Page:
Anyway, within a few minutes of beginning the installation Matt finished up, replaced my grips and, “Bob’s your uncle.” (sorry about that cliché. I watched, The World’s Fastest Indian, last night, for the umpteenth time and apparently that tidbit of dialogue stuck in my brain).

The thing was; I had another project scheduled for my friendly mobile wrench-meister that day (I was also having Mr. Sanna install a set of the, afore mentioned, Intiminators) so I had to wait before I could test ride my Vibranators.

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Vibranator installed in the handlebar.

As soon as I started up my Softail, before I even got under way, I noticed markedly less bar buzz. Then, when the bike hit 73 MPH, in top gear, where the pulsation becomes just annoying enough that I generally back off the throttle, the vibration seemed like it was less than half of normal. When I accelerated up to 81 MPH, where the vibes are typically the worst, the ghosts in my mirrors were only barely noticeable and the buzz was diminished to the point where I could cruise at that speed indefinitely.

Not only did the Vibranators improve the vibes in the RPM range, where it’s the most noticeable, but they also cut down the effect in the range where the counter-balancing element made them acceptable.

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COOL! These things actually work!

Now I’m able to log close to twice my normal saddle time before I notice any numbness or tingling from grip vibration.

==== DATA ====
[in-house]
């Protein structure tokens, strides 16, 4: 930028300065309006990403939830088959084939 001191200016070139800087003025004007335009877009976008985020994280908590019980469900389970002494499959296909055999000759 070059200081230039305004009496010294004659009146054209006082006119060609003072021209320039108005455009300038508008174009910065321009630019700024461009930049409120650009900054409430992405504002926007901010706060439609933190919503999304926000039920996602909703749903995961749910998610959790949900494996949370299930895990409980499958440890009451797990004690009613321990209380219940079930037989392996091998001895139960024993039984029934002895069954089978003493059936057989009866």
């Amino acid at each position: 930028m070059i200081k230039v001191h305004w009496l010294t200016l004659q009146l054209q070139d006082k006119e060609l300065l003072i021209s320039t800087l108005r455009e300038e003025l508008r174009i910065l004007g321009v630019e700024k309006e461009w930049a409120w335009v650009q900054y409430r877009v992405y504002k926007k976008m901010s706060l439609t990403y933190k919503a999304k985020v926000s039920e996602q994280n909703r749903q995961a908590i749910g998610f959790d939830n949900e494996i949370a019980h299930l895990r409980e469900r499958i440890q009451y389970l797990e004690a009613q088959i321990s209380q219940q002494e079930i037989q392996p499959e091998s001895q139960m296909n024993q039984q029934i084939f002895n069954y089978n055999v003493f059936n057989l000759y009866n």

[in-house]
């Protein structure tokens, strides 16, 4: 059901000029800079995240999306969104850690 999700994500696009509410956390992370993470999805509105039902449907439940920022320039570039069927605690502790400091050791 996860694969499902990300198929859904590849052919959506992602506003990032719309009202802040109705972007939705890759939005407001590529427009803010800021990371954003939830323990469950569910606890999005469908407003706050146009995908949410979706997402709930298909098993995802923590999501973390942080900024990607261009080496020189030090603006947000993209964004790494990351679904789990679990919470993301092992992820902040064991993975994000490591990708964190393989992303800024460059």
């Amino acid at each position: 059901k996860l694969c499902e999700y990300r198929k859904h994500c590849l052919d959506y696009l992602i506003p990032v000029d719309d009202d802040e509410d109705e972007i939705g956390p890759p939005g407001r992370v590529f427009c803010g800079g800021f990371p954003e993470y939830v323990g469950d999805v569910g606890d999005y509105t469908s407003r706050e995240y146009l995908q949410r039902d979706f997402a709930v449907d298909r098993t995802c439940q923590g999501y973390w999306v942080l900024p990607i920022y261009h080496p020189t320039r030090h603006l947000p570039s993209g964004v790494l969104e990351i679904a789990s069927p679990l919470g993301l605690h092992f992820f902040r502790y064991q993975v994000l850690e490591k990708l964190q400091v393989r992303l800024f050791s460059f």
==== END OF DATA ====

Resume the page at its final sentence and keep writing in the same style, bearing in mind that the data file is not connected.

Go to www.vibranator.com and check out these little boons to the nerve health of your manual digits.

Oh by the way, if you ever get a chance to talk to Don Richardson, I highly recommend it. His off-beat sense of humor kept me entertained for the duration of our extended conversation. I look forward to the occasion when next we speak.

The Vibranator: Sold in pairs: Retails for $99.99:
Manufactured by: Vibranator LLC
7715 Commercial Way Unit 110,
Henderson Neveda 89011:
888 425 1333
www.vibranator.com

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Reader Comments


Hi,
Please could you advise if you have a product that will reduce vibration on a BMW K1200R-2006.

I've just done a week touring Germany, France, Belgium and Luxembourg total of 1800miles and my hands are wrecked !!

Regards
--Rich

Richard Chapple
Brixworth , NN, United Kingdom
Sunday, August 25, 2013
Editor Response I always use Custom Cycle Engineering dogbone risers with teflon inserts, and rubber grips. Check them out.
--Bandit
Will your product fit a Honda Hornet 600 model 2008

Andy Horne
Knutsford Cheshire, CH, United Kingdom
Monday, May 28, 2012
Editor Response Good question. I'll find out.
--Wrench